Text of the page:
Harlandale Independent School District won’t hire a replacement firm to manage Jasmine Engineering’s ongoing renovation projects at Carroll Bell and Vestal elementary schools, said Carlos Quezada, the school board president.

After consulting with staff and contractors, he said, district officials are confident they can handle the job in-house for the remaining five to seven months of work remaining on the projects.

“I don’t want people to think we had a plan to dump one and bring someone else,” he said. “We would have never made this decision had we thought we were jeopardizing our projects at Harlandale or jeopardizing our timelines.”

The vote to end the district’s longtime and sometimes controversial business relationship with Jasmine Azima’s firm came swiftly, with trustees who voted for it — including some who had supported the firm for years — offering no explanation and those opposed to the decision vocal in their objections.

Azima, along with a handful of others who attended Tuesday’s meeting with her, including lawyers and her spokesman, Colin Strother, listened to citizens address the board to defend her work.

“Jasmine Engineering has proven again and again they bring in projects on time and at or below budget,” said Corina Salcido, calling the board’s decision “sudden, swift and disappointing.”

A “termination for convenience” clause in the contract makes it advisable that board members who favored firing the firm not speak out about their reasons, Quezada said.

“At the school board meeting, the board chose to go the route of terminating Ms. Jasmine Azima’s contract ‘for convenience,’ and that is a provision in her contract,” Quezada said. “For that reason I’m not allowed at this time to give any more information than that.”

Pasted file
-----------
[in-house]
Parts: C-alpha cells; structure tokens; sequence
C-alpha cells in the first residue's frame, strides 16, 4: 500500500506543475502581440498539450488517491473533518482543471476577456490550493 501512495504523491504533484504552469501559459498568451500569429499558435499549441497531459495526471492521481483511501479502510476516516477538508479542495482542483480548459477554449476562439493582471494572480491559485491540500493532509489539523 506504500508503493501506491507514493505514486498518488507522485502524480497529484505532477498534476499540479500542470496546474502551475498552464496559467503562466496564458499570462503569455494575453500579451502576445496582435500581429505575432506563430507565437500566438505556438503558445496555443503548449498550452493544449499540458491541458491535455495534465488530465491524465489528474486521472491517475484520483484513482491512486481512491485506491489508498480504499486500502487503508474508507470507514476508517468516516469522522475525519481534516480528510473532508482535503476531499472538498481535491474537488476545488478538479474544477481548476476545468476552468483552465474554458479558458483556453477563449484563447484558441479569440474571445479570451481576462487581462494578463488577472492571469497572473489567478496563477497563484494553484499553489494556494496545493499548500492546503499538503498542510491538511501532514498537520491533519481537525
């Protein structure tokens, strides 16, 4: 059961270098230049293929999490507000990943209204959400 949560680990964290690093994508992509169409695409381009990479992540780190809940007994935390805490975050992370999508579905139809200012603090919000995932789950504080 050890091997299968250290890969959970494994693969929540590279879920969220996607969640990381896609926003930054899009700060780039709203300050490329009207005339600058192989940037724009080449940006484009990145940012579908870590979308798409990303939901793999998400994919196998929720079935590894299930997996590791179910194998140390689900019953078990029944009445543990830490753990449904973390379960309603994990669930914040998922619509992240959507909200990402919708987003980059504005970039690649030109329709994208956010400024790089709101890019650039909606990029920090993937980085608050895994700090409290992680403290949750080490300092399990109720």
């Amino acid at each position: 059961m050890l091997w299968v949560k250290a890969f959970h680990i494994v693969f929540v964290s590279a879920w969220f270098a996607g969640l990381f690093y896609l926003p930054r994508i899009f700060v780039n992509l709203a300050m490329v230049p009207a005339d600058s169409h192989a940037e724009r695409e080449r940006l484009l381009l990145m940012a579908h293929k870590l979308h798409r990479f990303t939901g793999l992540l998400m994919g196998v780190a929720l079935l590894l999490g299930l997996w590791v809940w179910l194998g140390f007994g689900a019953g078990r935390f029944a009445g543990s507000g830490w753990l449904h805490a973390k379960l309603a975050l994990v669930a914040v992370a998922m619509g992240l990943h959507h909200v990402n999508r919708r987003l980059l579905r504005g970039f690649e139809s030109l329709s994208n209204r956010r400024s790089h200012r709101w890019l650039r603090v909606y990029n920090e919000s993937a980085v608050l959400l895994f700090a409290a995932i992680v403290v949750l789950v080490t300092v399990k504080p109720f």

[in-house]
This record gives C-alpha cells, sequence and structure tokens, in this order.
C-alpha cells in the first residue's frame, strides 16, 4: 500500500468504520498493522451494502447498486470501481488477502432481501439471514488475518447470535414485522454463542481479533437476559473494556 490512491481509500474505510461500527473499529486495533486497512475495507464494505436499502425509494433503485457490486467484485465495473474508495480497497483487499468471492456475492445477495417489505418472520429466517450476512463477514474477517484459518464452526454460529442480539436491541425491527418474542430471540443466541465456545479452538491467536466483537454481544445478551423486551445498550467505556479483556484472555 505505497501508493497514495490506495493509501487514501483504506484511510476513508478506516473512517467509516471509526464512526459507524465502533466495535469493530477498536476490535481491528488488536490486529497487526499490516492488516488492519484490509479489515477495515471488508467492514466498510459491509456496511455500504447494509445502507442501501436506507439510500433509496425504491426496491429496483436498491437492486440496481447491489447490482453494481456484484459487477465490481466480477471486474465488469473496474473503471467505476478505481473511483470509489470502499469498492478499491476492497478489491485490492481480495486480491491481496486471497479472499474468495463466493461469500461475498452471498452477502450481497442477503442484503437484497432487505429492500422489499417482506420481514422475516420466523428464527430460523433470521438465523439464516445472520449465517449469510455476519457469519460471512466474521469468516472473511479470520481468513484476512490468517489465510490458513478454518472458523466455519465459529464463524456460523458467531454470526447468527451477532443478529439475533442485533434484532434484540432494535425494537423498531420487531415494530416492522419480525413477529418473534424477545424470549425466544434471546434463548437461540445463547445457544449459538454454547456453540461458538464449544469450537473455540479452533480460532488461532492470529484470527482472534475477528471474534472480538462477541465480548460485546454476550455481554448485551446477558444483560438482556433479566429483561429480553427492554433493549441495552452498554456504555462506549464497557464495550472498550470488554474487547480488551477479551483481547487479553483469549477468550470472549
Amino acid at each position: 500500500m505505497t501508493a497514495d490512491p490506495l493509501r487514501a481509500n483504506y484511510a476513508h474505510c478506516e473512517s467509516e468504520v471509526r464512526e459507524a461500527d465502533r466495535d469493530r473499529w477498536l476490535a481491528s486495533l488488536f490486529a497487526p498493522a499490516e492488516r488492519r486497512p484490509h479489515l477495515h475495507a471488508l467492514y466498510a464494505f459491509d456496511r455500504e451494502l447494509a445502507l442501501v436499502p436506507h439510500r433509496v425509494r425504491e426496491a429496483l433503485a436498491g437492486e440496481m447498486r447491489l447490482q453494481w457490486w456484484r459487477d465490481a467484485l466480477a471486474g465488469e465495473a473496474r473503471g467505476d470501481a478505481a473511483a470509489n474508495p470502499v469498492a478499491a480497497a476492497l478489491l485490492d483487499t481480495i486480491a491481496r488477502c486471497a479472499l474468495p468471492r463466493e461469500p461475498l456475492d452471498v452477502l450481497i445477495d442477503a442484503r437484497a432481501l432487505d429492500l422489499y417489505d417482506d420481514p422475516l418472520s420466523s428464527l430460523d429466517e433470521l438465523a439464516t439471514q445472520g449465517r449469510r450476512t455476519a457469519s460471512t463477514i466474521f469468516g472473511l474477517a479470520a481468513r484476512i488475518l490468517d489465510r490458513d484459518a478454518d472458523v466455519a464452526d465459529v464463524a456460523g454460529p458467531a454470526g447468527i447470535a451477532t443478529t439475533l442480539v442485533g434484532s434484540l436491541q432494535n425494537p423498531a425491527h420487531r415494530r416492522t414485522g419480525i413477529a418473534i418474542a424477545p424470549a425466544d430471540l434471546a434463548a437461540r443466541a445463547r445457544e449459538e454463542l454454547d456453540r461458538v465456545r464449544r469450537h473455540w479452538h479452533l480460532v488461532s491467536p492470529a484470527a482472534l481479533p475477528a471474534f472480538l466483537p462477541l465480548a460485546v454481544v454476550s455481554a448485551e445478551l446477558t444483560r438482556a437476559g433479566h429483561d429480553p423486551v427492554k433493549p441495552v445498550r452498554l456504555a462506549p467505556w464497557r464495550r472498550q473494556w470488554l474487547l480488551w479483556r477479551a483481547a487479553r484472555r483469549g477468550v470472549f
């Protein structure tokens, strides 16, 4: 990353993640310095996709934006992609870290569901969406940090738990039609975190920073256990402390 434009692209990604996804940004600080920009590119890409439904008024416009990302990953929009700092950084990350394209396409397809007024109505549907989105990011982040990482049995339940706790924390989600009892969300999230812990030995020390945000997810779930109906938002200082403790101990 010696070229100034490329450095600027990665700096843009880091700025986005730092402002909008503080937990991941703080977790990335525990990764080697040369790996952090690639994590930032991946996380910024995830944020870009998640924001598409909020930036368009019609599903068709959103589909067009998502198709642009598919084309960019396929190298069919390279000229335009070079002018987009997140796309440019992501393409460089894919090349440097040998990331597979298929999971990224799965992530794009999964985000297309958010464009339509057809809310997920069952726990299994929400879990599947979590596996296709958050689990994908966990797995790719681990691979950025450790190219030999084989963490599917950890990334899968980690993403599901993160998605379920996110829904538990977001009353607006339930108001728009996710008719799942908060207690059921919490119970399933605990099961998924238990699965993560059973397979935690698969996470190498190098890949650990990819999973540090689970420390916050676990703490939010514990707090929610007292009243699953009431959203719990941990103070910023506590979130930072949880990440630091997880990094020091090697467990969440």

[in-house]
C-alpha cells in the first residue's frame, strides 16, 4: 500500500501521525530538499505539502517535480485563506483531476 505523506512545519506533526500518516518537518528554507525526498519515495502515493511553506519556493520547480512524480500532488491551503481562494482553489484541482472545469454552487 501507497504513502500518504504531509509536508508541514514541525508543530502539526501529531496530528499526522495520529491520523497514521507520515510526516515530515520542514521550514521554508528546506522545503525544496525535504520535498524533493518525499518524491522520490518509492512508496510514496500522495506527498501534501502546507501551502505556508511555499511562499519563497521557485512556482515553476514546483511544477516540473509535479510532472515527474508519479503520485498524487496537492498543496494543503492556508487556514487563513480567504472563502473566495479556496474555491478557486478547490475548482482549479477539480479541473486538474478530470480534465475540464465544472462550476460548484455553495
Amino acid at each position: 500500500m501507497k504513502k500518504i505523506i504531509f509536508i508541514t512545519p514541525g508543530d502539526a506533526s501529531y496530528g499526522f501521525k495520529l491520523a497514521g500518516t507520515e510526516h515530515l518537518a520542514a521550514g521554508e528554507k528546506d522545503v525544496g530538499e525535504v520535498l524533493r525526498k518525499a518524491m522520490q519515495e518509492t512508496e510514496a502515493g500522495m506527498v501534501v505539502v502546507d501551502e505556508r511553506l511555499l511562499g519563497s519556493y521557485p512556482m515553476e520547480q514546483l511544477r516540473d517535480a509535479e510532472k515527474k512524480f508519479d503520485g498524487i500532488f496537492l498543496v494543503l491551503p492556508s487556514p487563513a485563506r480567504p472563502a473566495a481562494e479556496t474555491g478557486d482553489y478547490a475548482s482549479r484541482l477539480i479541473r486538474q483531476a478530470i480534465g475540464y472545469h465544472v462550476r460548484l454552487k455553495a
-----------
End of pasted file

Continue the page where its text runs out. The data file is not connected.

The district’s lawyer, Robert Wilson confirmed the contract contains a “no cause termination” clause allowing the board to fire the firm without giving notice.

Strother said the contract contains no such a clause and said a lawsuit would result if the board doesn’t reverse its decision.

“What they did tonight is illegal,” he said Tuesday. “It’s no wonder they’re under such close scrutiny by the (Texas Education Agency), making these types of decisions that run counter to the contracts that they’ve signed.”

“With lawsuits come depositions,” Strother added.

Quezada said he feels “very confident that if they did sue, we would prevail.”

Last summer, the TEA announced it was investigating Harlandale ISD over procurement practices. Quezada said he could not discuss whether the state agency was examining the district’s history with Jasmine.

Tension between Superintendent Robert Jaklich and Harlandale board members over the firm’s contract led to Jaklich’s departure in 2012. The board subsequently continued to authorize more work for the firm without seeking competing proposals from other companies. The district paid Jasmine $78,000 to conduct a needs assessment of Bell and Vestal elementary schools that became the basis of the current projects.

In 2015, district officials concluded that the company was more expensive than other bond management options for several projects. A board majority still voted not to terminate the firm.

“I’m really proud of our board, I’m really proud of the direction that we’re going,” Quezada said. “This is a big deal for our community and for our kids. It’s a step in the right direction. The future is beautiful and sunny for Harlandale.”